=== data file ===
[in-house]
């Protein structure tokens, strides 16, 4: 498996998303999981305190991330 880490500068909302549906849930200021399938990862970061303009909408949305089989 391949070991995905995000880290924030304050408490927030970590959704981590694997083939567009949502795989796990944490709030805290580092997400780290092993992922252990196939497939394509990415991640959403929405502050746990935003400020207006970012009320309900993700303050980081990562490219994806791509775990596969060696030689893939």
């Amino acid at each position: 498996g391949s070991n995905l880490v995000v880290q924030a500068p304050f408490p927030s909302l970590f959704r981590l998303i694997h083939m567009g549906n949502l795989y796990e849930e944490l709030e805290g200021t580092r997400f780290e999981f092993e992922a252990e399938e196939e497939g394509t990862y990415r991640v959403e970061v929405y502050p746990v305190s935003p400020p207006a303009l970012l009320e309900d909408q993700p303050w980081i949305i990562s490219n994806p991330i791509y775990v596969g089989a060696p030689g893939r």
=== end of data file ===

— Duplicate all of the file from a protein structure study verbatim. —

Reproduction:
[in-house]
């Protein structure tokens, strides 16, 4: 498996998303999981305190991330 880490500068909302549906849930200021399938990862970061303009909408949305089989 391949070991995905995000880290924030304050408490927030970590959704981590694997083939567009949502795989796990944490709030805290580092997400780290092993992922252990196939497939394509990415991640959403929405502050746990935003400020207006970012009320309900993700303050980081990562490219994806791509775990596969060696030689893939």
């Amino acid at each position: 498996g391949s070991n995905l880490v995000v880290q924030a500068p304050f408490p927030s909302l970590f959704r981590l998303i694997h083939m567009g549906n949502l795989y796990e849930e944490l709030e805290g200021t580092r997400f780290e999981f092993e992922a252990e399938e196939e497939g394509t990862y990415r991640v959403e970061v929405y502050p746990v305190s935003p400020p207006a303009l970012l009320e309900d909408q993700p303050w980081i949305i990562s490219n994806p991330i791509y775990v596969g089989a060696p030689g893939r």